Social Security is a “transfer” not an “accumulation” system. The capacity of the Social Security System or any other agency of the U.S. government, to meet its obligations is, and will remain, dependent on the TAXING AND BORROWING capacity of the U.S. Government.

  8. Again: It should be recalled that the charges on debt are related to a CUMULATIVE figure; and since the multiplier effects of debt expansion on income, the ingredient from which the charges must inevitably be paid, is a NON-CUMULATIVE figure, it would seem that the time will inevitably arrive when further debt expansion is no longer a practical or possible expedient, either to provide full employment or to keep debt charges with tolerable limits.

  9. The significant economic purposes for which a debt was contracted, or the manner in which it was financed, is of inestimatable value in evaluating it's impact.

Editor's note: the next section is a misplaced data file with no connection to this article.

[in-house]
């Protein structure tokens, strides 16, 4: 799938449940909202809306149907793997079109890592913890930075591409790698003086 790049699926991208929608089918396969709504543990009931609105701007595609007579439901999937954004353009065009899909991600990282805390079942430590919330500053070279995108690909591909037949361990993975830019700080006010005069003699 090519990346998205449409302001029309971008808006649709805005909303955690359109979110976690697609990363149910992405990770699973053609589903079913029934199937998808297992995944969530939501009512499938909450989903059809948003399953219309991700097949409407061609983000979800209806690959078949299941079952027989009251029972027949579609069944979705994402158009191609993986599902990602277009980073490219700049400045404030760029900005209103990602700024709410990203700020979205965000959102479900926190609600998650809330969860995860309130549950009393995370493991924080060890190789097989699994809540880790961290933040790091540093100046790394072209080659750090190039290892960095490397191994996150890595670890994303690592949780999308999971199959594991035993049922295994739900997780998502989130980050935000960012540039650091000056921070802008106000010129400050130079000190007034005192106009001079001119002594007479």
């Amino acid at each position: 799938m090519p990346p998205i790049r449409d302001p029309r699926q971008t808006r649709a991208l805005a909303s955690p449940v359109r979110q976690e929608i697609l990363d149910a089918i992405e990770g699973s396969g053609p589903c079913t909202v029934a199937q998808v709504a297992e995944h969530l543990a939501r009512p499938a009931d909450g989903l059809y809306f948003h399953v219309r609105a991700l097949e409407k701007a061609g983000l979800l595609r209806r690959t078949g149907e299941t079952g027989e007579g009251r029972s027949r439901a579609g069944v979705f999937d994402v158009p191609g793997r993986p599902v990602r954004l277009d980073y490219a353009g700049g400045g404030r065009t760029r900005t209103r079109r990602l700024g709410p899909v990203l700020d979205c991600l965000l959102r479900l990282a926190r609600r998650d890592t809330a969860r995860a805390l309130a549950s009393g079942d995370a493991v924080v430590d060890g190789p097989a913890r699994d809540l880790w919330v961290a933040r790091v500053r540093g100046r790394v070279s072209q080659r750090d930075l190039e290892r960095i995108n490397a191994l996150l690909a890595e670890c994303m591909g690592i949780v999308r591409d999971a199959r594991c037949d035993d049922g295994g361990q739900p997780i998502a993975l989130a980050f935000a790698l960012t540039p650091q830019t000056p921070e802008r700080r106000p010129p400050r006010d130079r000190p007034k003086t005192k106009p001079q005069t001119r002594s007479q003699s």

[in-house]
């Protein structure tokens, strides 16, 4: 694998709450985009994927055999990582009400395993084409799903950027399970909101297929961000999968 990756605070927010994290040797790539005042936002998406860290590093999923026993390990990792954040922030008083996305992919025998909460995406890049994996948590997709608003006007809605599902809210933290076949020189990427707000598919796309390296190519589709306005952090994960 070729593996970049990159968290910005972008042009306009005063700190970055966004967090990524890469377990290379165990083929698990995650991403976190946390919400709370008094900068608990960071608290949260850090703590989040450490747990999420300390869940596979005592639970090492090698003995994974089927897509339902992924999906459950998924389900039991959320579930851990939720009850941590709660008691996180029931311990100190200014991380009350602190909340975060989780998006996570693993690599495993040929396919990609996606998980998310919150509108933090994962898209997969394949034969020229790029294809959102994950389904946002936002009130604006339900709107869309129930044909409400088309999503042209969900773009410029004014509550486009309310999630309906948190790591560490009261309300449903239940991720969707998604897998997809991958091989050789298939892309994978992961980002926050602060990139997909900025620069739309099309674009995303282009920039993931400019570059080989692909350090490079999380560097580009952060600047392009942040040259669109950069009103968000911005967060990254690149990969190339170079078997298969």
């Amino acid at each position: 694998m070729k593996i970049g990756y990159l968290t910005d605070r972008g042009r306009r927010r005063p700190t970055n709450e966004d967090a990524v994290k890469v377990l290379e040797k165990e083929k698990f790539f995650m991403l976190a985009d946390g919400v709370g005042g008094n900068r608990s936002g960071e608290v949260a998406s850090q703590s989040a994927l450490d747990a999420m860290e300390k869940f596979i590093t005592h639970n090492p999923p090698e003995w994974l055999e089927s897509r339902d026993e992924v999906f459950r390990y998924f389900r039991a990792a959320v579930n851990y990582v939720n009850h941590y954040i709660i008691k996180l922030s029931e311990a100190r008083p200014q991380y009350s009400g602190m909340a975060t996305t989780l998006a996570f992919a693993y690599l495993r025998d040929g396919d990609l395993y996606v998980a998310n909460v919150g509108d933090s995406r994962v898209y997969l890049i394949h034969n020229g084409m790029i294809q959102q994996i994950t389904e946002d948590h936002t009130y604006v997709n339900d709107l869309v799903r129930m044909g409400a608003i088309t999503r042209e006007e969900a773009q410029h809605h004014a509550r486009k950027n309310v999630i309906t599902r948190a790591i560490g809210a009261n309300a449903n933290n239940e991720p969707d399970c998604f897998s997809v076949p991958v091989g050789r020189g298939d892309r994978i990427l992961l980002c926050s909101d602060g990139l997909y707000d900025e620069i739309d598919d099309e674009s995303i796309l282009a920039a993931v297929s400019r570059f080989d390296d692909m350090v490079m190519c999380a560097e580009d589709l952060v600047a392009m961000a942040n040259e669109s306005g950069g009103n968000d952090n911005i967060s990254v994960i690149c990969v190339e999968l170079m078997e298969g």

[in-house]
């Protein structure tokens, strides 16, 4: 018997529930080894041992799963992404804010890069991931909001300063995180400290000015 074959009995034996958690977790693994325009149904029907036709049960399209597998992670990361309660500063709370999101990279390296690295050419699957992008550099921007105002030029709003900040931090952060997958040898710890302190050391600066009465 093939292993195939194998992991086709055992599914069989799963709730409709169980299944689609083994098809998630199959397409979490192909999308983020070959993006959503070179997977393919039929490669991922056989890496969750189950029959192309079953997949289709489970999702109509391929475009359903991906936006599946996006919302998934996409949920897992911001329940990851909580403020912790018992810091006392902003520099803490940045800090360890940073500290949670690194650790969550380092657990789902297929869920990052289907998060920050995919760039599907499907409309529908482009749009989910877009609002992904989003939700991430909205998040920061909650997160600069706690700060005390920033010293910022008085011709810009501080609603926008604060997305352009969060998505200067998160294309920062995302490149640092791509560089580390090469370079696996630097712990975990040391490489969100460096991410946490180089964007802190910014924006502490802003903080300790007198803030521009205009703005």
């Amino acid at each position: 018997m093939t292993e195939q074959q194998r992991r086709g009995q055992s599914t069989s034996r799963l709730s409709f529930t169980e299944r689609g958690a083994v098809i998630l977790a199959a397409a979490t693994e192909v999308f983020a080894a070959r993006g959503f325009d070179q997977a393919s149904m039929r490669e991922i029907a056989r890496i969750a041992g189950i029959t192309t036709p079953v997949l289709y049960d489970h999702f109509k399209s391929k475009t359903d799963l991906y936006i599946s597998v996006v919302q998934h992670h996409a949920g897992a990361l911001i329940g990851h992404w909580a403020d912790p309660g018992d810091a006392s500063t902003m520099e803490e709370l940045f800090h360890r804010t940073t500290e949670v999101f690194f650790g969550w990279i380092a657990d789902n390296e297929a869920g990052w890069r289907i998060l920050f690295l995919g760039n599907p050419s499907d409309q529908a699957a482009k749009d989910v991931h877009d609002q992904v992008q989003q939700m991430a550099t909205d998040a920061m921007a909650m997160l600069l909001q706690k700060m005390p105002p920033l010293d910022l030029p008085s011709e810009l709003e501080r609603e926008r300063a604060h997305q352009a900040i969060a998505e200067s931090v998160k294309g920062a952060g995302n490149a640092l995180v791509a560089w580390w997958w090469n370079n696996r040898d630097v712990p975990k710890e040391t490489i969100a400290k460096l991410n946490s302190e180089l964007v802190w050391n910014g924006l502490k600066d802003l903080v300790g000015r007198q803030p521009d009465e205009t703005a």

For example if the debt was acquired to finance the acquisition of a (new-security), the proceeds of which are used to finance plant and equipment expansion, rather than the purchase of an (existing-security) to finance the construction of a new house, rather than to finance the purchase of an existing one (bailout), or to finance (inventory-expansion), rather than refinance (existing-inventories).

    The former types of investment are designated as "real" as contrasted to the latter, which constitute "financial" investment (existing homes).

    Financial investment provides a relatively insignificant demand for labor and materials and in some instances the over-all effects may actually be retarding to the economy.

    Compared to real investment,it is rather inconsequential as a contributor to employment and production.

    Only debt growing out of real investment or consumption makes an actual direct demand for labor and materials.

  10. The extent to which an expanding debt is stimulating factor also depends on the manner in which the debt is financed.